Sunday, September 27, 2015

The 48-Hour Rule: Pope Francis, John Boehner and Beauty

I don't follow politics all that closely. I wish I did. I should. Some of the people I love and care about most in my life do. My brother, who lives in Capitol Hill is a political journalist. A close friend and former co-worker was an elected city official and another is a state assemblyman. I can see with my own eyes how one of my closest friends is rejuvenated after her weekly update from "Meet the Press." I may have met her inside the Beltway, but we became friends apart from political interests. And so it should go without saying, I wasn't overly familiar with the soon-to-be-former Speaker of the House, John Boehner. But his life and legacy—the very little I know about it—have reminded me of a strange but real truism: the 48-hour rule.
I don't know if he invented it or stole it from a sociologist, psychologist, physicist or what, but a friend from college swore by "the 48-hour rule." Cort believed that any given topic is likely to resurface or reappear within a 48 hour time period. One can't force the issue, but if we pay attention—closely—that subject will renter our conversation, reading materials, news cycle or more. And this past weekend proved no exception. Case in point: John Boehner.

I recently purchased "Fit for Heaven." The author, Trent Beattie sought to know if it "possible to integrate faith with football, beliefs with baseball, and spirituality with soccer?" To answer his question, "he talked with dozens of the world’s best Catholic athletes—from All-Pro quarterback Philip Rivers to Olympic gold medalist Curt Tomasevicz—about integrating their sporting lives with their deeply-held religious beliefs." "Fit for Heaven" is a compilation of their words of wisdom.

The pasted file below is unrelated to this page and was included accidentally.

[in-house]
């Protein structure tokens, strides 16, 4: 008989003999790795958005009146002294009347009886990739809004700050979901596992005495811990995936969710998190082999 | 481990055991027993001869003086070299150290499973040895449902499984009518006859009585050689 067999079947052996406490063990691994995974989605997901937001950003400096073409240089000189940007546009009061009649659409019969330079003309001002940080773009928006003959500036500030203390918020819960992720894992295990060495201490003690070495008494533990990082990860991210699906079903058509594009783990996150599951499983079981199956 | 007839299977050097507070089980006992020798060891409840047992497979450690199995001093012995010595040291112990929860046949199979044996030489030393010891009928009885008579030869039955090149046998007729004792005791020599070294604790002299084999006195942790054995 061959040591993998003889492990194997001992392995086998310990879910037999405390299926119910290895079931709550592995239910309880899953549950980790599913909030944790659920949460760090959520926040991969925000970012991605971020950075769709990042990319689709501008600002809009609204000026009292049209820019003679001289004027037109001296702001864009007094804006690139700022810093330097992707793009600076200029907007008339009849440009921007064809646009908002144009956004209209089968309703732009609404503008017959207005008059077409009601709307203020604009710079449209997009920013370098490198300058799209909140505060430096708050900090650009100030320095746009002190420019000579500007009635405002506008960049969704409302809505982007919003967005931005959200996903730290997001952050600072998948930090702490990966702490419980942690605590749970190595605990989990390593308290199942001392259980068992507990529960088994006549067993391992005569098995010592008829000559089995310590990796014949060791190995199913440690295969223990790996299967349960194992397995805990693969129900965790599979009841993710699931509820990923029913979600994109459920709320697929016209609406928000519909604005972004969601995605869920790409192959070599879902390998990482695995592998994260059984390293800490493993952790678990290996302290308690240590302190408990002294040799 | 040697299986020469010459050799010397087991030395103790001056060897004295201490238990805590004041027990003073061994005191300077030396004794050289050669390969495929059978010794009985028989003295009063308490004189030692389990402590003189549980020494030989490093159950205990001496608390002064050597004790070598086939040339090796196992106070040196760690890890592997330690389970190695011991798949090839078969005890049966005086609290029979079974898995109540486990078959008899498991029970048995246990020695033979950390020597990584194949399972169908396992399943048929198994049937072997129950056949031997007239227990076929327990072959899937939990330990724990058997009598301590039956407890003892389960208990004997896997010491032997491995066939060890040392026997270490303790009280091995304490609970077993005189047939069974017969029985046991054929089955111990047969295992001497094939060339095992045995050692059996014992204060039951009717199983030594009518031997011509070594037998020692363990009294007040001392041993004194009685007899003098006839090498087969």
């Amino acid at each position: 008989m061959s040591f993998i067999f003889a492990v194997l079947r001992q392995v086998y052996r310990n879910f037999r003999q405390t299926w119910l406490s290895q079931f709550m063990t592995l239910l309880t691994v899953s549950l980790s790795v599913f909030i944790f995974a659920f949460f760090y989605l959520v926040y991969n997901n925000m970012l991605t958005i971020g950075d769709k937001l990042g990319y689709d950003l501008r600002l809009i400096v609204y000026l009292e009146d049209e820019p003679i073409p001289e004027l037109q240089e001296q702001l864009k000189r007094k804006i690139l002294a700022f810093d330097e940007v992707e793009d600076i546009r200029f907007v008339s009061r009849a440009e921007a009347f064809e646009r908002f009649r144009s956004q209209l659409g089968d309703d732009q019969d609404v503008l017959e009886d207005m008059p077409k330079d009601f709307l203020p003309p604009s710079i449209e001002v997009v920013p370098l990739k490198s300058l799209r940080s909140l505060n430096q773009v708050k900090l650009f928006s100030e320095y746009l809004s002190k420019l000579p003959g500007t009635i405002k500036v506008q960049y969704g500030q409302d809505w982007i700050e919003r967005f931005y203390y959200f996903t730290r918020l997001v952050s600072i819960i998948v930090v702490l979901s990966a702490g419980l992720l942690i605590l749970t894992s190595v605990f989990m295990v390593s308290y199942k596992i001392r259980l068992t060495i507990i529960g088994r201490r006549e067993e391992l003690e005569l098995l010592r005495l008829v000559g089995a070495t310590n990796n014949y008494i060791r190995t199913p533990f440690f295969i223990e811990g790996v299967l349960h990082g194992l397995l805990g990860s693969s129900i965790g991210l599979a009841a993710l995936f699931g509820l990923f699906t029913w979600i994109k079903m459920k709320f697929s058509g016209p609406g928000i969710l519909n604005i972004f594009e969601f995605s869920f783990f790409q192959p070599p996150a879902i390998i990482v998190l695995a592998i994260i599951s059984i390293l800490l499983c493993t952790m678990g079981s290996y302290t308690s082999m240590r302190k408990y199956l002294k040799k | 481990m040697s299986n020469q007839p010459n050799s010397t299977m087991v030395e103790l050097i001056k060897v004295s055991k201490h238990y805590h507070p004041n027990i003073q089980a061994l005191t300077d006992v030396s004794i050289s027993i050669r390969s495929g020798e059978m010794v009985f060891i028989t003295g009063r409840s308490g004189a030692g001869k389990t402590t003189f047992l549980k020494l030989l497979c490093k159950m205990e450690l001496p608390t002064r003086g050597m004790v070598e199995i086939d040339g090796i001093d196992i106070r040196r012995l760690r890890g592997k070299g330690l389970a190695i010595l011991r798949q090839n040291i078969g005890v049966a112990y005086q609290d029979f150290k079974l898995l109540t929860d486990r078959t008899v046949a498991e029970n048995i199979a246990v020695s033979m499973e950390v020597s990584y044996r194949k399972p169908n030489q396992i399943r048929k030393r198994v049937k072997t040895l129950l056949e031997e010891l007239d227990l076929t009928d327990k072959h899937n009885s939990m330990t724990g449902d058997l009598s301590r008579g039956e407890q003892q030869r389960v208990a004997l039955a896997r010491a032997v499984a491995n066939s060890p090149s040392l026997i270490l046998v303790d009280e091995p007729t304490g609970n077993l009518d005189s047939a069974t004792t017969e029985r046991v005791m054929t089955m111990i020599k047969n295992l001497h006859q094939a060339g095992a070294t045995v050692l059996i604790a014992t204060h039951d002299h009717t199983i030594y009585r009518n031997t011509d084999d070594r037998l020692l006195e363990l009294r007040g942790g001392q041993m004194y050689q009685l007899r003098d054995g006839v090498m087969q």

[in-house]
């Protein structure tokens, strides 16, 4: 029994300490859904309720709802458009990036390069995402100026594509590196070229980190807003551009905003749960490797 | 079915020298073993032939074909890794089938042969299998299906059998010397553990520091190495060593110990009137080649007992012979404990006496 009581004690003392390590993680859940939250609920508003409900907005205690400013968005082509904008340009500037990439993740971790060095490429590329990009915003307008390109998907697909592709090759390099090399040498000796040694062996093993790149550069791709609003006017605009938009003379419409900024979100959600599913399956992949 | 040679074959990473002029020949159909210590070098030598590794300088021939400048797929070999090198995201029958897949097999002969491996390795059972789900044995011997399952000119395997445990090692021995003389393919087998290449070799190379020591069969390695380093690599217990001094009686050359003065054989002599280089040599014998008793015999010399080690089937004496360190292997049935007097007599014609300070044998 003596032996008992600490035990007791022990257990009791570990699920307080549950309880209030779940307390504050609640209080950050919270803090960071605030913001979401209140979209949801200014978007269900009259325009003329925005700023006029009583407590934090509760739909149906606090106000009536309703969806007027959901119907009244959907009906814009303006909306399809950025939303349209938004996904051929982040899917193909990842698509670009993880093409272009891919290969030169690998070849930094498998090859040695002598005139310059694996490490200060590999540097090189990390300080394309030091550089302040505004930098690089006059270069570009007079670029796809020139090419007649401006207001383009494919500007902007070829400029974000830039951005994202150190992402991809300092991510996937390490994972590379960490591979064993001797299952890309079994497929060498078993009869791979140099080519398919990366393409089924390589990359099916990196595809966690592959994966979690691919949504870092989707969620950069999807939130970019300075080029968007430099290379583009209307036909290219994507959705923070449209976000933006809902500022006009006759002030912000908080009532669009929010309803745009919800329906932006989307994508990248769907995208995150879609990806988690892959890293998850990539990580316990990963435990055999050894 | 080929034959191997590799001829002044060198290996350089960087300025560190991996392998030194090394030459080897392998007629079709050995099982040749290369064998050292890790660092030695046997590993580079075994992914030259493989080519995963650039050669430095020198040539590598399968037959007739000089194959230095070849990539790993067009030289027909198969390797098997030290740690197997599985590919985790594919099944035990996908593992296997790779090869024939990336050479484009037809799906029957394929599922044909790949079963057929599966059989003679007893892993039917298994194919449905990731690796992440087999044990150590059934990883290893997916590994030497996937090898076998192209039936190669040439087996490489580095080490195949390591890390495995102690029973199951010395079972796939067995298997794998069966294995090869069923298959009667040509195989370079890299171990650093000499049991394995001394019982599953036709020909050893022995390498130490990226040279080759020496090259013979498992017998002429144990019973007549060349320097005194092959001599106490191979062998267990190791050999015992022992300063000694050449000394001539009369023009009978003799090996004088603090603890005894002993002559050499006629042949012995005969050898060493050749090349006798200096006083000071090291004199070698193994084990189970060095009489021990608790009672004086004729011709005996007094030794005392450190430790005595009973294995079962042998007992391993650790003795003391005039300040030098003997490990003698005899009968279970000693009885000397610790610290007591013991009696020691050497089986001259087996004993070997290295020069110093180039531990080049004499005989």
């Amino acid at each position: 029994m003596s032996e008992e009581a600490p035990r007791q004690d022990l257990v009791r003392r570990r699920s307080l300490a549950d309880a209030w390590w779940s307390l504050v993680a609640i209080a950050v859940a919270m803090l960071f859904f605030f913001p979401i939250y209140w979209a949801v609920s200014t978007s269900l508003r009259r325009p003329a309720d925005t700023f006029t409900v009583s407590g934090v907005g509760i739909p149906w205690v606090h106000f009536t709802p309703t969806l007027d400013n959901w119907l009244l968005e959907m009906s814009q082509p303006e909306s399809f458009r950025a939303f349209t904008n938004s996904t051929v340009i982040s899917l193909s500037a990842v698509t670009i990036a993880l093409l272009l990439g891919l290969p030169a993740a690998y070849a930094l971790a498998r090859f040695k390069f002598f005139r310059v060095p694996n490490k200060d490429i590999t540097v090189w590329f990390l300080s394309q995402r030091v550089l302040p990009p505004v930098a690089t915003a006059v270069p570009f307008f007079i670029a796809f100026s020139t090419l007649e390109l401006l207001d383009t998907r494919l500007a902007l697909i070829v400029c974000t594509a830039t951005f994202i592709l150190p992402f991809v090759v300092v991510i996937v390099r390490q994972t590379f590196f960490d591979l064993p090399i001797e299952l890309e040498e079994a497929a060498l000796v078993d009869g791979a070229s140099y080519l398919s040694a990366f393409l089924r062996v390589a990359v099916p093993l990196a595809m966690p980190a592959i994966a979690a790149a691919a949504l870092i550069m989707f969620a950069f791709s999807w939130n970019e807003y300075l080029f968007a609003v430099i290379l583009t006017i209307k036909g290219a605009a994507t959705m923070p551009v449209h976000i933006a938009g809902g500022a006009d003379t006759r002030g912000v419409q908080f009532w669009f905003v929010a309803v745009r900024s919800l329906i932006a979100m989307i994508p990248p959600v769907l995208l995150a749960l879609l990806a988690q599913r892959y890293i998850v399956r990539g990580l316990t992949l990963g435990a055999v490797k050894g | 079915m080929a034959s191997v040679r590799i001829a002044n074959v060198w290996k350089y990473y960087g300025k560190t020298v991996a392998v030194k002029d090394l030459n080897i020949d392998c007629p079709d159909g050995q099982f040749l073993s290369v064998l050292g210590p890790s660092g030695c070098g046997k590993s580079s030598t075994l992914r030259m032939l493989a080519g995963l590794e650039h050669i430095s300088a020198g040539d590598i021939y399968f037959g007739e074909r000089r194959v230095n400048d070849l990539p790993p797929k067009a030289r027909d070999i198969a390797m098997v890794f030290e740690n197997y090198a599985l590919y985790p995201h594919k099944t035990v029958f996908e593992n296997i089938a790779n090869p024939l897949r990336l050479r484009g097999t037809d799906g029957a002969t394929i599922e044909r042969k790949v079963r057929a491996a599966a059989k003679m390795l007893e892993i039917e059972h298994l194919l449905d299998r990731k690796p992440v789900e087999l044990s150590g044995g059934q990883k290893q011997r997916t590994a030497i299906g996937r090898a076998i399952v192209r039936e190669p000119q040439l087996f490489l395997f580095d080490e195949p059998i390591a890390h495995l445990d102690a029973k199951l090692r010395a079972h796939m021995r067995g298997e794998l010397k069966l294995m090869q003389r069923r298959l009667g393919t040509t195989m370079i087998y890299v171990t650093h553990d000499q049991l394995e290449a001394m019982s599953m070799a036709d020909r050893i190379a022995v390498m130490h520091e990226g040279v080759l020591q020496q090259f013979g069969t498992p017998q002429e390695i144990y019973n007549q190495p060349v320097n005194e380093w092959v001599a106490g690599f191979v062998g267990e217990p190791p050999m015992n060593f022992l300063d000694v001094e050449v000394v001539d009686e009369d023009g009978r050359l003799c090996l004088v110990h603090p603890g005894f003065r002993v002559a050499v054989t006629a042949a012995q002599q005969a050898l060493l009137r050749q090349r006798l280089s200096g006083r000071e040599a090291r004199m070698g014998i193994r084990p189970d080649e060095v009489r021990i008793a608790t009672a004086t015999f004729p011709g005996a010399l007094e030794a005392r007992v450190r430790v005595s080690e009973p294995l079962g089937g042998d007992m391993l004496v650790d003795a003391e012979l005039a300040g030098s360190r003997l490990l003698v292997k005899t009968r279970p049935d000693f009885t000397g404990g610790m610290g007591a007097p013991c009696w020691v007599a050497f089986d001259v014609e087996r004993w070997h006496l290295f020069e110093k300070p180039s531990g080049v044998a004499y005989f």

I decided I would read the profiles of interest to me. Naturally, I was drawn to anything and everything Notre Dame; interviews with former Coaches Lou Holtz and Gerry Faust. In addition to Faust's love and devotion to Mary, I learned that he coached U.S. Speaker of the House John Boehner in the late 1960s at Moeller High School in Cincinnati, OH.  Beattie asked: What do you remember about him?

Gerry responded:

John came from an outstanding family with 11 brothers and sisters. It was one of those large Catholic families that you don’t see as often today. It was a great family, and they had an influence on John, because he was an excellent person and football player. He was an unselfish player as a linebacker and long-snapper. He was into the good of the team, which isn’t surprising when you have a large "team" at home. 
I enjoyed coaching John in the late ’60s and remember him well. We’ve kept in touch over the years, as I’ve done with many of my players. I’m very pleased to say I know John, not because he’s speaker of the House, but because he’s a good Catholic man. He still has the team-centered mentality in which ego is sacrificed for the good of others. He’s a family man, someone dedicated to the dignity of human life in all its stages, and someone who wants to see our country do better
Faust's description of the Republican Congressman made me appreciate him a little more. I know that every elected official has their own story, but Boehner's spoke to what I know and admire.